As can be seen, this paints a rather different picture of how support for the two sides has evolved during the course of the campaign. First, there has been a modest increase in support for Remain since last week, that is when its support was unusually low. However, even that progress is not evident in all polls and may be no more than of the order of one to two points. Second, on the limited evidence available it is not possible to argue that there has clearly been a gradual, continuous increase in support for Remain during the course of the final few days of the campaign – as has been suggested would happen as voters began to take into account the perceived risks of leaving the EU. Those companies that polled this week and at the back end of last week (just after the murder of Jo Cox) have not registered any increase in support for Remain over that period.

(Neither of these conclusions is significantly challenged if we also take into account the recent polls conducted by Survey Monkey and IBRIS. While in its most recent poll Survey Monkey put Remain on 52%, up 2 points on last week and 3 points on the weekend, IBRIS put the two sides on 50% each, that is, Remain down a point on last week and unchanged since the weekend.)

At the same time, what is clear is that, despite the fact that there has been some recovery in Remain support since last week, its position is still much weaker than it was before the official period of campaigning began on May 27. Once we strip out the effect of the various methodological changes that the companies have made during the intervening period, every single pollster has registered a substantial swing to Leave during this period. It would appear that, whatever emerges from the ballot boxes tonight, it is Leave that won the referendum campaign.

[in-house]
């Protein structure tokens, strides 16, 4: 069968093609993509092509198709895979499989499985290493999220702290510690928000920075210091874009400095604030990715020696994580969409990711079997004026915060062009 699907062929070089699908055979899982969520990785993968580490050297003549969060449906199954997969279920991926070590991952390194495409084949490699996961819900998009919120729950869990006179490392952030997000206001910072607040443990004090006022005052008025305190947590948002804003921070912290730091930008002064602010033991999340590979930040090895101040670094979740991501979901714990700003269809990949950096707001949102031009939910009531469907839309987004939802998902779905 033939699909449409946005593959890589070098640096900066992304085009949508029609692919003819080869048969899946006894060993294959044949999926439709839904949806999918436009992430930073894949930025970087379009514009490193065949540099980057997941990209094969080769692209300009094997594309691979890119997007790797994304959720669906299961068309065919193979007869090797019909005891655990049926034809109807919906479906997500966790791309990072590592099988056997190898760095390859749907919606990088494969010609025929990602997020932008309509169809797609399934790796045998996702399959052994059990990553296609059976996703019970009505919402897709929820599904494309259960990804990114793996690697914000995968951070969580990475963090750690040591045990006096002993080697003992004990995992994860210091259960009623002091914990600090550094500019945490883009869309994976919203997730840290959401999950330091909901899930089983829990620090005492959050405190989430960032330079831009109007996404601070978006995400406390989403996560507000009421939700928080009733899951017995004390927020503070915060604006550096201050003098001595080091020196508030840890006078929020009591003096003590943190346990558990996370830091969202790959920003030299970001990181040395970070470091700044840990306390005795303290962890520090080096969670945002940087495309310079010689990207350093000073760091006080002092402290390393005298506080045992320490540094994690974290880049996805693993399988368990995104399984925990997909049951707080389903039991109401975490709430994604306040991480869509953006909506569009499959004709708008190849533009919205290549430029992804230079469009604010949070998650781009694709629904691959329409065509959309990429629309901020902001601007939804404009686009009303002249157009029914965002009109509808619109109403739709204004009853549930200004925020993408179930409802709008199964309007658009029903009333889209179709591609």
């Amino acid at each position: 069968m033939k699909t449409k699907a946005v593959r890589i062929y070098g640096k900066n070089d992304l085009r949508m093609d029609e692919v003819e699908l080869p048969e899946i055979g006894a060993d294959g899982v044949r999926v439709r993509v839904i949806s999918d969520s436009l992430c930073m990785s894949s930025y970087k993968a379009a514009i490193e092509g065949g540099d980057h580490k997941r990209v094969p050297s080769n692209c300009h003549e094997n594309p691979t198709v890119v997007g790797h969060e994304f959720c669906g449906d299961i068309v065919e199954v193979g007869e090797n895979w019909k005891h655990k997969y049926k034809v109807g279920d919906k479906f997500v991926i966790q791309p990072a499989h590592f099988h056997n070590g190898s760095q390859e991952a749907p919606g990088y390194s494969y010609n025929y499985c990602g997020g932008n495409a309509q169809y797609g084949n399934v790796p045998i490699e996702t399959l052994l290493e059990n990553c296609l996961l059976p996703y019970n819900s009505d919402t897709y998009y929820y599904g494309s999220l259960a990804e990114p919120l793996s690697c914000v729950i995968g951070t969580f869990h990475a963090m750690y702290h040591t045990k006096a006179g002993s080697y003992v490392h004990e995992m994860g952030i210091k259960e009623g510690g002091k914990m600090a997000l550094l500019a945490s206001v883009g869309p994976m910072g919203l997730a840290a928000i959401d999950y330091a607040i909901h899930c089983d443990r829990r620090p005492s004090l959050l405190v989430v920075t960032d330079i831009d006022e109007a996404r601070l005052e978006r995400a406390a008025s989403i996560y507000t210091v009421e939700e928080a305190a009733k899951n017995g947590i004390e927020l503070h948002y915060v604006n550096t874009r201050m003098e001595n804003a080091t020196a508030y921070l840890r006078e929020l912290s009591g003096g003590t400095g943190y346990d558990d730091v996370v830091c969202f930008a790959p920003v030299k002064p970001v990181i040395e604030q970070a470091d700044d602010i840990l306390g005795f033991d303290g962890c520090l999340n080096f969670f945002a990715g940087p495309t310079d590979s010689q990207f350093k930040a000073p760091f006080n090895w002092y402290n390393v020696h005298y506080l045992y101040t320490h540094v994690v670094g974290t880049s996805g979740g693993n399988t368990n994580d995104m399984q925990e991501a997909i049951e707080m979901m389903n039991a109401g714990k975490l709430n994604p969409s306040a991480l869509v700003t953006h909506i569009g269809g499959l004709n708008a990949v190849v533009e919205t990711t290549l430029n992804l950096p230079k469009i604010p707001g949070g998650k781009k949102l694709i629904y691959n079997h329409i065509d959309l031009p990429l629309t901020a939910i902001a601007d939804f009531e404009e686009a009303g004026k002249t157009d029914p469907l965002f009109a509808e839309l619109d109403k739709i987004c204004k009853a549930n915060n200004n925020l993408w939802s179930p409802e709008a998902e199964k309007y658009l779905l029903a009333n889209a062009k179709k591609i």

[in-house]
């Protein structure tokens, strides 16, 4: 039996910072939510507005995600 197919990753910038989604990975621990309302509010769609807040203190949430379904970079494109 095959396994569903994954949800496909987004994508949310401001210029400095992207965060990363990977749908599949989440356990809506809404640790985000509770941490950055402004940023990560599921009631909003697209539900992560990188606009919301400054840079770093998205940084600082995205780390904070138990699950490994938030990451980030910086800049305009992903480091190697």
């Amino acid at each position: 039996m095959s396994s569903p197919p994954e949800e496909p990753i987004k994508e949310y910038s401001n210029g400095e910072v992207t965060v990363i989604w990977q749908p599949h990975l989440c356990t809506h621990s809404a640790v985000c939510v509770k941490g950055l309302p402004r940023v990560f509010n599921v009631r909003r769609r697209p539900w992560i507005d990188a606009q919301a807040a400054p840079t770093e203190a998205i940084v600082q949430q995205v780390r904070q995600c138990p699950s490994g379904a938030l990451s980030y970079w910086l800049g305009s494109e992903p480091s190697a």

Meanwhile, as we noted earlier, we are left to the end with a divergence between the internet and the phone polls, albeit a much smaller one than has been evident for most of the referendum campaign.  Populus’ late entry into the field apart, the last three internet polls point to a 50% vote each for Remain and Leave, with perhaps the latter just marginally ahead. In contrast the four phone polls point to Remain 52.5%, Leave 47.5%. If the suggestion from NatCen’s research earlier this week that the truth is most likely to fall between the two is still valid in the wake of the various methodological tweaks that the polling companies have made subsequently, then Remain would narrowly squeak home.

But if they do, the victory could prove a Pyrrhic one so far as the Prime Minister is concerned. He has failed to take his party with him; on average the latest polls suggest that just 45% of those who voted Conservative last year will vote Remain today, while 55% will back Leave. For all the criticism that Labour’s efforts during the campaign have received, Mr Corbyn has been far more successful in bringing his voters with him – on average 72% of those who voted Labour last year say they will vote to Remain, while just 28% are backing Leave. Tory MPs are likely to be unforgiving if Mr Cameron continues to appear to be as out of touch with his party as he has been in this referendum.

Meanwhile the Prime Minister will be left with a badly divided country. On average 71% of those aged 18-24 say they are voting to Remain, compared with just 42% of those aged 65 and over. While 61% of ‘AB’ professional and managers are backing Remain, just 43% of those in the ‘DE’ working class are doing so. If he survives this vote, Mr Cameron’s biggest task may well be to persuade voters that he is Prime Minister of all the country rather than just of one half of it.

John Curtice

By John Curtice

John Curtice is Senior Research Fellow at NatCen and at 'UK in a Changing Europe', Professor of Politics at Strathclyde University, and Chief Commentator on the What UK Thinks: EU website.